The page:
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“Edible Oil Deficit and its Impact on Food Expenditure in Pakistan”

Muhammad Ali∗, Manzoor Hussain Memon∗∗ and Syed Arifullah∗∗∗

Abstract

This study is an attempt to analyze the impact of Edible Oil Deficit on Food Expenditure in
Pakistan. Edible oil deficit is one of the major concerns for the policy makers in Pakistan.
Despite of having agriculture based economy; Pakistan is unable to fulfil her domestic
demand of edible oil by local production. This situation forces the government to import
edible oil and oil seeds from other countries. This import not only increases our balance of
payment deficit but also it negatively affects the ability to finance the external debt
repayments. Increase in food expenditure causes the purchasing power of household to
decline due to which his social welfare declines.
Autoregressive Distributed Lag Model has been used to analyse the long run relationship
amongst the variables. Other important determinants of food expenditure along with edible
oil deficit were also used in the model to check for their collective long run impact. It was
found that long run relationship exists among edible oil deficit and food expenditure and
hence the result derives the policy implication that there is a need to boost up the efforts in
the agriculture sector to steadily increase the local production of oil seeds in the country.
The relationship between the per capita GDP and food expenditure is found to be positive
and significant with elasticity of 0.261 suggesting that 1 percent increase in per capita GDP
will cause food expenditure to increase by 0.26 percent. The relationship between food
subsidy and food expenditure is found to be insignificant suggesting that due to improper
targeting and consumer’s perception about quality and accessibility of subsidized food,
Government’s food support programs are not effective.
Keywords: Edible Oil, Production, Imports, Trade Deficit, Balance of Payments,
International Trade, Oilseed Crops, Agriculture, Pakistan, Edible oil deficit,
demand function, food, inflation, food inflation, household expenditure.

JEL: I31, Q18, Q11, E23, D20, E00

Authors are M.Phil Students, (Applied Economics) at Applied Economics Research Centre (AERC), University of
Karachi, Karachi

Muhammad Ali: alionline83@yahoo.com , ∗∗ Manzoor H. Memon: manzoorhmemon@yahoo.com
∗∗∗
Syed Arifullah: s.arifullah@yahoo,.com

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Introduction

Pakistan, a developing country, is the sixth most populous in the world (U.S. 2008), whose demand

is rising due to steady economic growth. Despite the fact that Pakistan is overwhelmingly an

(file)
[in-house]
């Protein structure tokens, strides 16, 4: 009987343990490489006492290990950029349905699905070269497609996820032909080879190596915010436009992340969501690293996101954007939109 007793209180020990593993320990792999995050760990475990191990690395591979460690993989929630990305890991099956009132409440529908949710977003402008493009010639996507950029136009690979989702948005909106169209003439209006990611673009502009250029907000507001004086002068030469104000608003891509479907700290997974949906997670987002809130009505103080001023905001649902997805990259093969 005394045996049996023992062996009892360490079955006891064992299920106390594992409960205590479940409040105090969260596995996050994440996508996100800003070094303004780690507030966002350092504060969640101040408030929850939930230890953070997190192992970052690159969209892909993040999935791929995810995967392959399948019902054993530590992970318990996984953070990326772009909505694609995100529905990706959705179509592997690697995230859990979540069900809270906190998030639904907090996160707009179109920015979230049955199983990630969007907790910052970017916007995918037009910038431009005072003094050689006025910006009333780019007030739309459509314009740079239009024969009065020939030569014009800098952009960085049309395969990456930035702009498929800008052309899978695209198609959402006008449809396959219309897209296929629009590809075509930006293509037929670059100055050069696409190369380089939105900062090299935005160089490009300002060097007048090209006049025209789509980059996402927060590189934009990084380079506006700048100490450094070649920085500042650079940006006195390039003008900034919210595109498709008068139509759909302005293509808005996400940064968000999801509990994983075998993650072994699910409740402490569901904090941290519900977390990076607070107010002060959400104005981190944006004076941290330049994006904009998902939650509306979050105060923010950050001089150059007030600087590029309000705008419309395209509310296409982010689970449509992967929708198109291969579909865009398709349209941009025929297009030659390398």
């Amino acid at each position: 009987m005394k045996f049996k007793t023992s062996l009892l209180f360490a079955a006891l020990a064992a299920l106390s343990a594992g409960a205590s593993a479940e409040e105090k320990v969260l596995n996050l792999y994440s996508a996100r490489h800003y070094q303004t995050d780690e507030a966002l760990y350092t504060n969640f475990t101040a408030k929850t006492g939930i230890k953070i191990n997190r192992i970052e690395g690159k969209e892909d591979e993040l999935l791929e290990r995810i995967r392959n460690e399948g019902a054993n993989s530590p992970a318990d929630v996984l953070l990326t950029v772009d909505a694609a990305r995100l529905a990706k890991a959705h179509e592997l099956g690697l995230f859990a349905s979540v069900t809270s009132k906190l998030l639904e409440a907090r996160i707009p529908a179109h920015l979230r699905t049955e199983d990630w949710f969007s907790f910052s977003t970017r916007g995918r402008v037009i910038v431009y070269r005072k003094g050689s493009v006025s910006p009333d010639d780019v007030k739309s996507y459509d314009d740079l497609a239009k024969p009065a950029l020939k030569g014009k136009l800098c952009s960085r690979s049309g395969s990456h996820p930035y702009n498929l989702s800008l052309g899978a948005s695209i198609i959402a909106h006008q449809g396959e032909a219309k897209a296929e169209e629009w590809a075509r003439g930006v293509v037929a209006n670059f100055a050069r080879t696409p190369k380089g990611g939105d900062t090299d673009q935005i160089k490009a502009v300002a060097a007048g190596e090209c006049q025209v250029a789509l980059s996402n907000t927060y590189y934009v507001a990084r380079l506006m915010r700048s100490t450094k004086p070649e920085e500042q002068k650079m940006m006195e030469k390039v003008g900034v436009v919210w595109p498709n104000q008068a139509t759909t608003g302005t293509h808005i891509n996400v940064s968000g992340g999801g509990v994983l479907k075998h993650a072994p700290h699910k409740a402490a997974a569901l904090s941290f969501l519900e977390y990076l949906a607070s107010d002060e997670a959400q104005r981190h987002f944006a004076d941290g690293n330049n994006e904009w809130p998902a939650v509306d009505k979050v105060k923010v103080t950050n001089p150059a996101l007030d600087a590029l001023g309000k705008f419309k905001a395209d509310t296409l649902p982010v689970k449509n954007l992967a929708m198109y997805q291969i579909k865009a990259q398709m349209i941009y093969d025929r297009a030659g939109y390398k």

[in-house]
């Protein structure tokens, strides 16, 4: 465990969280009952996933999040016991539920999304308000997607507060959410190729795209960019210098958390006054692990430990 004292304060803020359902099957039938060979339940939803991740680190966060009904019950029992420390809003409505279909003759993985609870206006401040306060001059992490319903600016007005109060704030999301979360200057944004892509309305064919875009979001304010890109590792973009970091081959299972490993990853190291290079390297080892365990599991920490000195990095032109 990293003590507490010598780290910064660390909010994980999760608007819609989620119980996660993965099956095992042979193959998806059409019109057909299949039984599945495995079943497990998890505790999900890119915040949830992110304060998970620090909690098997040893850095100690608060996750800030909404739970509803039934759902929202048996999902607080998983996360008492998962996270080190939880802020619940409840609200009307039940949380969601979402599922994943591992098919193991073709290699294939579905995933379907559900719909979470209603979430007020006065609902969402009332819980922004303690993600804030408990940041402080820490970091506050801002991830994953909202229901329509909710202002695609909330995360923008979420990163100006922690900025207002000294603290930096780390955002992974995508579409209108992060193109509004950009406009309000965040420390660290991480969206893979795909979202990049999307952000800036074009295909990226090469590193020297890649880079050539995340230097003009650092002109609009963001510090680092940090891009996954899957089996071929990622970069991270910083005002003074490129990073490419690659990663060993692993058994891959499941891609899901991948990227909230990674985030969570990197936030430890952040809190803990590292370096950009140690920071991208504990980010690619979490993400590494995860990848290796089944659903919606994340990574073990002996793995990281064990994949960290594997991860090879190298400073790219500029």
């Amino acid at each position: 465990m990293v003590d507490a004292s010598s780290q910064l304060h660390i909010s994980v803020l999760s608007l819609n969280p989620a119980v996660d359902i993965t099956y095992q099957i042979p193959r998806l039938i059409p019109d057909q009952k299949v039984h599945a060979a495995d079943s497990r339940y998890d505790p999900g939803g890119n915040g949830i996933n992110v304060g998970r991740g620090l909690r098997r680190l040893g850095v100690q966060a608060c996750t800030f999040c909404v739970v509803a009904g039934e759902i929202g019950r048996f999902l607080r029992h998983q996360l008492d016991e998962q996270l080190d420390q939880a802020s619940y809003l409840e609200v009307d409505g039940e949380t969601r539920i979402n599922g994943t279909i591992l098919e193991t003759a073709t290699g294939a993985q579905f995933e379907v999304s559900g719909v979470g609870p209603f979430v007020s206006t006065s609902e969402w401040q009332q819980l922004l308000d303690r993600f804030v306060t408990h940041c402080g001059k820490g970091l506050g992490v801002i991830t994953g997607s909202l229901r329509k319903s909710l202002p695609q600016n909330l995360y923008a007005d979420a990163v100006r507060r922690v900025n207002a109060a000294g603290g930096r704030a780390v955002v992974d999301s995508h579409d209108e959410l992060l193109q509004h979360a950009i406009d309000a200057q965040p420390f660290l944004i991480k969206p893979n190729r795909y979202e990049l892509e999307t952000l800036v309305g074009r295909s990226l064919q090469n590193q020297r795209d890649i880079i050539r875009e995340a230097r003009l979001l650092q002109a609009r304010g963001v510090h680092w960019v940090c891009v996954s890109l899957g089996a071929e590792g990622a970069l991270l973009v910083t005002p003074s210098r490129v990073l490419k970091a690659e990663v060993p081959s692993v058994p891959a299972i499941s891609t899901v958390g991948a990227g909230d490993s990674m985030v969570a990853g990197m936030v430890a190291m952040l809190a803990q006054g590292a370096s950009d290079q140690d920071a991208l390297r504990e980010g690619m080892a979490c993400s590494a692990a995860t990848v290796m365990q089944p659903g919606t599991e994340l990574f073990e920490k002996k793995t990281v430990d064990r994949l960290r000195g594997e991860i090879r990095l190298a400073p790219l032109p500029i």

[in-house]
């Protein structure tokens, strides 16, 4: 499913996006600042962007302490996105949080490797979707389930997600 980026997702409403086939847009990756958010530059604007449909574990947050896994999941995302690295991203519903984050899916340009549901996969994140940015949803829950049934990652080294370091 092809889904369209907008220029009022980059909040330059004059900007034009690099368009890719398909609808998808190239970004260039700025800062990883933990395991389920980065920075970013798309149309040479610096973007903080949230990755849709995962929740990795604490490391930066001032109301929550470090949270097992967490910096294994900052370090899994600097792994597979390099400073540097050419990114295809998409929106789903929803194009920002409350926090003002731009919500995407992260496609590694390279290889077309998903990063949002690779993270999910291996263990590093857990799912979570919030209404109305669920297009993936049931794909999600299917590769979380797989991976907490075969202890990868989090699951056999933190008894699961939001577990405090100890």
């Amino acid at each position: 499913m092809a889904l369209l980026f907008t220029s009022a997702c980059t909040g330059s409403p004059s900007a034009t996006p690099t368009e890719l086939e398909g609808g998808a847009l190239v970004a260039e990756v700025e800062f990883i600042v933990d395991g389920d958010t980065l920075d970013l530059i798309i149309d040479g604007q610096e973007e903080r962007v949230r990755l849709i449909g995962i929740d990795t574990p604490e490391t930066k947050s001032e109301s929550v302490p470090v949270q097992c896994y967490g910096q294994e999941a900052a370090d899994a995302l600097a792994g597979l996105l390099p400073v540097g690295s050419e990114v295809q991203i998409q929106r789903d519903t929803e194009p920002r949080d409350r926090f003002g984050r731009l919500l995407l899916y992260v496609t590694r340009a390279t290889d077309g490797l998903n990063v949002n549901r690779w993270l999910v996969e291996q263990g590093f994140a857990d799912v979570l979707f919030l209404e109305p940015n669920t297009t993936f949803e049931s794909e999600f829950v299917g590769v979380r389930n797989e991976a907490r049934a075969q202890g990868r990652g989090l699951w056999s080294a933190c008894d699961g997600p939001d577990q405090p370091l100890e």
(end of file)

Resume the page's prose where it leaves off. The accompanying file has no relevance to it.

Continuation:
agrarian economy, it is unable to produce edible oil sufficient for domestic requirements.

Agriculture contributes 23 percent of the GDP, 42 percent of the total work force is employed to

the agriculture sector and also contributes substantially to Pakistan's export earnings (Alam 2008).

Agriculture Commodities and Textiles Products accounts for 62.6% of Pakistan's total exports, 33%

of which are Raw or Low value added products (Memon, 2008). One of the challenges to the

economy of Pakistan is the edible oil deficit. Edible oil is considered a necessity and not a luxury

product and hence it demand is relatively inelastic and grows with time. There are many reasons

behind the shortcoming like; lack of awareness of farmers, ignorance of policy makers regarding

oilseed crops and technological deficiency in oilseed production etc. The crop that is responsible for

57 % of edible oil production is cotton seed which is primarily a fibre crop. On the other hand,

smuggling is also an important factor in edible oil deficit. Demand for Edible oil in the neighboring

countries (Afghanistan in particular) has been very high due to which smuggling of edible oil from

Pakistan has been increased (Ahmad et al, 1986).

High dependency on few crops leads to disastrous effects on overall oil production when for some

reasons the yield of those crops is declined. Indigenous production of edible oil is below the

consumption levels with a very wide gap between the production and consumption. Pakistan is

heavily dependent on imported edible oils to meet the local demand which is increasing by each

passing year. This gap is bridged through import of edible oil worth more than Rs. 45.0 billion1

1
Author’s Estimates based on data from Agricultural Statistics of Pakistan

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annually. Presently the oilseed production only met about 30% of the requirements and 70%2

remaining demand proportion is covered with imports. This increasing percentage of edible oil

imports contributes heavily to the ever increasing food expenditure of household. The most

common Pakistani food includes a good quantity of edible oil which is the reason behind high

consumption growth rates.

At the time of independence Pakistan was self-reliant in edible oil but Pakistan began to import

some small quantities of edible oil to supplement domestic production. Since 1969-70, edible oil

consumption began to grow at exorbitant rates and domestic production failed to coupe up with it,

as a result edible oil deficit started to grow (Chaudhry et al, 1998).

Cultivation of edible oil is not popular among the farming community due to a number of reasons.

Reported area under sunflower, rapeseed and mustard, sesame, cottonseed and canola in 2004-05

was 7,70,000 acres, 6,12,000 acres, 66,000 acres, 79,79,000 acres and 288,000 acres respectively